As the leaders of the world’s wealthiest nations gather in Rome for the Group of 20 summit in person on Saturday for the first time since the coronavirus swept across the planet, they will confront twin global crises that have an outsized impact on the poor: the peril posed by climate change and the continuing failure to provide equitable access to lifesaving vaccines.
“We are now in the second year of a global pandemic that has killed four million people,” U.N. Secretary General António Guterres, said in a speech before the meeting. “Extreme climate events regularly devastate vulnerable communities.”
“You have come together,” he said, “to determine the course of some of the most pressing issues we face: access to vaccines; extending an economic lifeline to the developing world; and more and better public finance for ambitious climate action.”
On Saturday, President Biden scored a diplomatic victory at the summit, with leaders endorsing a landmark global agreement that seeks to block large corporations from shifting profits and jobs across borders to avoid taxes. The global agreement to set minimum levels of corporate taxation is aimed at stopping companies from sheltering revenue in tax havens like Bermuda.
“We reached a historic agreement for a fairer and more equitable tax system,” Prime Minister Mario Draghi of Italy said in remarks opening the summit’s first session.
Other leaders, including Mr. Biden, were expected to offer similarly effusive praise for the deal.
Later in the day, Mr. Biden will meet with the leaders of Britain, France and Germany to discuss ways to get the 2015 nuclear accord with Iran back on track, one of Mr. Biden’s most elusive diplomatic goals since assuming the presidency. They will also wrestle with ways to better unite to address the pandemic.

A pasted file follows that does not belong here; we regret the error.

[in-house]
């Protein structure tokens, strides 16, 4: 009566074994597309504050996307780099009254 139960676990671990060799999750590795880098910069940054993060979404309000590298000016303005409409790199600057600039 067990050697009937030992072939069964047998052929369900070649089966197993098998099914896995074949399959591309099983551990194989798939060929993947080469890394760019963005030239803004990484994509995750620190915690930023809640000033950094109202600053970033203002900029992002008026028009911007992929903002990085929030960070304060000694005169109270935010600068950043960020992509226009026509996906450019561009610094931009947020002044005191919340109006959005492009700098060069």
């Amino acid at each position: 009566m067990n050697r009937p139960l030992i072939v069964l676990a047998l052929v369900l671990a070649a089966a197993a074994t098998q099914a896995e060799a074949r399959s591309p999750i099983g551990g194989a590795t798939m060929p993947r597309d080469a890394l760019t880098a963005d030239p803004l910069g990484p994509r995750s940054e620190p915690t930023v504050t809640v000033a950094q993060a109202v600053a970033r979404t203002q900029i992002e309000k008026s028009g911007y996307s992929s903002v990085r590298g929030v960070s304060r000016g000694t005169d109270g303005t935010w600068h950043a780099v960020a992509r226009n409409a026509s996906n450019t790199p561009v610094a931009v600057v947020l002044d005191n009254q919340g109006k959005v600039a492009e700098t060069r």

When the group posed for their “family photo,” they were joined on the platform by doctors in white coats and first responders from the Italian Red Cross.
Before Saturday’s meeting, health and finance ministers from the nations called for 70 percent of the world’s population to be vaccinated against the coronavirus over the next eight months — an ambitious goal that would require a sharp increase in the amount of vaccines made available for the developing world.
It would mean addressing the stark inequity that has resulted in G20 countries receiving 15 times more doses per capita than countries in sub-Saharan Africa, according to the science analytics company Airfinity.
The United States has pledged to donate more than one billion doses, the most in the world. And Mr. Biden, who often refers to his skills as a negotiator and his decades of foreign policy experience, will seek commitments from foreign leaders on other efforts to combat the pandemic.
But the promises of wealthy nations have repeatedly fallen short over the course of the pandemic.
So, too, have pledges by wealthy nations to address climate change. The urgency of the moment has been driven home time and again this year as nations struggled with flooding, fires and other extreme weather events.
The G20 meeting comes just before COP26, a worldwide summit on climate change in Glasgow that could be a make-or-break moment to save a warming planet.
While the gathering in Rome marks a departure from the largely virtual diplomacy of recent years, two leaders are noticeable for their absence: President Vladimir V. Putin of Russia and President Xi Jinping of China — who are staying home from the conference over Covid concerns.